From John Veit

On Apr 11, 2016 the Force Science Institute published an “extra” news release that confronts the issue that “many agencies have training paradigms that are directly leading to deaths of officers in the line of duty.”

In a provocative, in-depth interview, Insp. Chris Butler, one of North America’s leading use-of-force experts, minces no words in assessing shortcomings of police training.

Butler,who is a 26-year veteran of the Calgary (Canada) Police Service, is an instructor in the Force Science Institute’s two-day Force Science Basics seminar on FS principles and is one of the few peace officers to earn special certification as an Advanced Force Science Analyst.

His assertion that “many agencies have training paradigms that are directly leading to deaths of officers in the line of duty…is hard for trainers to swallow, but not all training is good training. And bad training will get officers killed just as fast as no training at all.”

The hour-long interview was conducted by FS graduate Brian Willis, president of Winning Mind Training, and is posted in audio format on Willis’ website for police trainers.

In it, Butler offers insights into applying FS research to firearms and UOF programs to better prepare officers to overcome life-threatening challenges of the street.

Here’s a sampling of the topics touched on:

Having spoken to thousands of firearms and use-of-force trainers, Butler says that he can count on one hand the number who have said, ‘We base training on the threats and circumstances that officers are likely to encounter on the street.’

“Almost always the standards are designed to meet some sort of administrative risk-management requirement. Very little is finding its way from real-life combat situations into firearms training.”

Training in no-or low-light situations is commonly neglected, even though a significant percentage of OISs occur where visibility is impaired. And officers frequently are not taught the importance of moving immediately when faced with a threat–a proven means of disrupting offender hit rates–because trainers mistakenly accept that range design prohibits any movement that’s effective.

Butler recounts valuable lessons learned from Force Science’s groundbreaking Traffic Stop study, which involved a motorist suddenly producing a gun and firing on officers during discussion of a driving infraction.

The initial reaction of 91 out of 94 officers was to “stand flat-footed, draw, and try to return fire,” says Butler, who helped conduct the study. That “strong but wrong” automatic response was “embedded in their brain” because that’s how “we have conditioned officers to respond to lethal threats presented at close range.” Yet in the 1.5-1.9 seconds that reaction requires, an officer could receive “a minimum of six rounds coming at them.”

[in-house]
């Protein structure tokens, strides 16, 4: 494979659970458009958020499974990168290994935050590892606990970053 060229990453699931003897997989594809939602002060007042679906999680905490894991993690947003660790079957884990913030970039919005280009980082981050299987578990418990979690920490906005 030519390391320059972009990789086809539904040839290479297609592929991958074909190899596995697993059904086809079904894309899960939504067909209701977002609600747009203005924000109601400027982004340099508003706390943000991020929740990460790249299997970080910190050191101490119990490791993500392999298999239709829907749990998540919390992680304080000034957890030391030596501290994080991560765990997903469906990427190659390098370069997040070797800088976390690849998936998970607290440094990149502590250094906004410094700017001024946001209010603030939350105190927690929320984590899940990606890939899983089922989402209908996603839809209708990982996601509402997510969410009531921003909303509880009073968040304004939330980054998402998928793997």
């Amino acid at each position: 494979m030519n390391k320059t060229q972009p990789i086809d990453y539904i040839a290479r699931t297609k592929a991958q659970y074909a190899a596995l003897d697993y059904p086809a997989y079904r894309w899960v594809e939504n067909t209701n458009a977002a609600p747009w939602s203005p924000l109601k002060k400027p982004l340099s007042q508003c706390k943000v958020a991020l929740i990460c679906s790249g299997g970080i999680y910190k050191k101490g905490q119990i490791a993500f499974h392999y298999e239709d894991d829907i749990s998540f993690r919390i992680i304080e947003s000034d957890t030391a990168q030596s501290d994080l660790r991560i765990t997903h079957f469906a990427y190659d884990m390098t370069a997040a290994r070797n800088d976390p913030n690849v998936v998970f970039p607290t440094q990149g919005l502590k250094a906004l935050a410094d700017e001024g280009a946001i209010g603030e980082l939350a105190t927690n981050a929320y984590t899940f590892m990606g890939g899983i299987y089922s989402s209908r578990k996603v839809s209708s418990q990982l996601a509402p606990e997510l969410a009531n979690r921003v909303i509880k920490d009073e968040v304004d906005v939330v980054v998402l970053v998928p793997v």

Force Science’s well-known Hit Probability study, which revealed the natural instinct of many offenders to shoot at an officer’s head from close range, also confirms the value of immediately moving as a threat response, Butler says.

“Officers see the threat coming and they tend to stand still while drawing their weapon to respond,” he says. “Drawing your weapon should be your second priority. Moving to get your body off-line is the single most important piece of mitigating action you can take.

Butler challenges trainers who claim they can’t teach movement on the range because of safety considerations or facility limitations. “We can’t allow ourselves to fall into that fallacy of thinking,” he declares. “Every time you let an officer stand still and draw, you reinforce a habit that can get the officer killed.

There are always solutions. Even taking a dramatic step to the right or left as you draw and fire can help. It may not be the optimal solution, but we can certainly start to implement small advances and do it now without waiting for the ‘big’ solution.”

Too few agencies “move beyond the classroom to teach [tactics] in a context of reality-based training,” Confining teaching only to the classroom typically “floods an officer’s forebrain with knowledge that never gets into the midbrain,” Butler says. “The only way to teach skills so an officer is competent to perform them is in the environment in which they are going to be needed.”

Trainers who don’t appreciate the “huge difference” have no understanding of “how the brain works under stress.

We can’t think we are training officers to respond predictably and reliably in the crucible of life-threatening events until we have first seen them [use their skills] reliably and predictably in the context of a realistic training environment.”

“There’s a huge responsibility on trainers to understand how to tie together cognition, perception, motor behavior, and tactical decision-making,” he says. “We have the most work to do in moving firearms training into a state that is supported by research.”

Trainers always say they need more time, Butler observes. “But the question is: How effectively and productively are you using the time you’ve got?”

Are you, for example, “spending far too much time taking officers to a high level of technical skill [with their firearm], rather than taking them to an acceptable, safe level of competence and as fast as possible moving them out of a static environment and start building complexity [into their training], so their basic skills are further enhanced within the context in which those skills are needed.”